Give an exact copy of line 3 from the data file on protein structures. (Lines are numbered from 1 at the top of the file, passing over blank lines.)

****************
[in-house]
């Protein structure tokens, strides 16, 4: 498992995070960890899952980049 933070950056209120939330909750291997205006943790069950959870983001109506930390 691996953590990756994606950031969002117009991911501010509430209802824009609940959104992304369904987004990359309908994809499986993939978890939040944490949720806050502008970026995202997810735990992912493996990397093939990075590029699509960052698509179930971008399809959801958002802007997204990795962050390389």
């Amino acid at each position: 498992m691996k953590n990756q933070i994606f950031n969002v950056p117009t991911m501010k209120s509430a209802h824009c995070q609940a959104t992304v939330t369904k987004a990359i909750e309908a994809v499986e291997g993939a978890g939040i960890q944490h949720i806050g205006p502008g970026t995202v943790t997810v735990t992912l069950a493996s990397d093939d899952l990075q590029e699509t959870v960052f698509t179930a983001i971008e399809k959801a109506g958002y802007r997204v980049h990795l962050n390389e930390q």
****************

């Amino acid at each position: 498992m691996k953590n990756q933070i994606f950031n969002v950056p117009t991911m501010k209120s509430a209802h824009c995070q609940a959104t992304v939330t369904k987004a990359i909750e309908a994809v499986e291997g993939a978890g939040i960890q944490h949720i806050g205006p502008g970026t995202v943790t997810v735990t992912l069950a493996s990397d093939d899952l990075q590029e699509t959870v960052f698509t179930a983001i971008e399809k959801a109506g958002y802007r997204v980049h990795l962050n390389e930390q």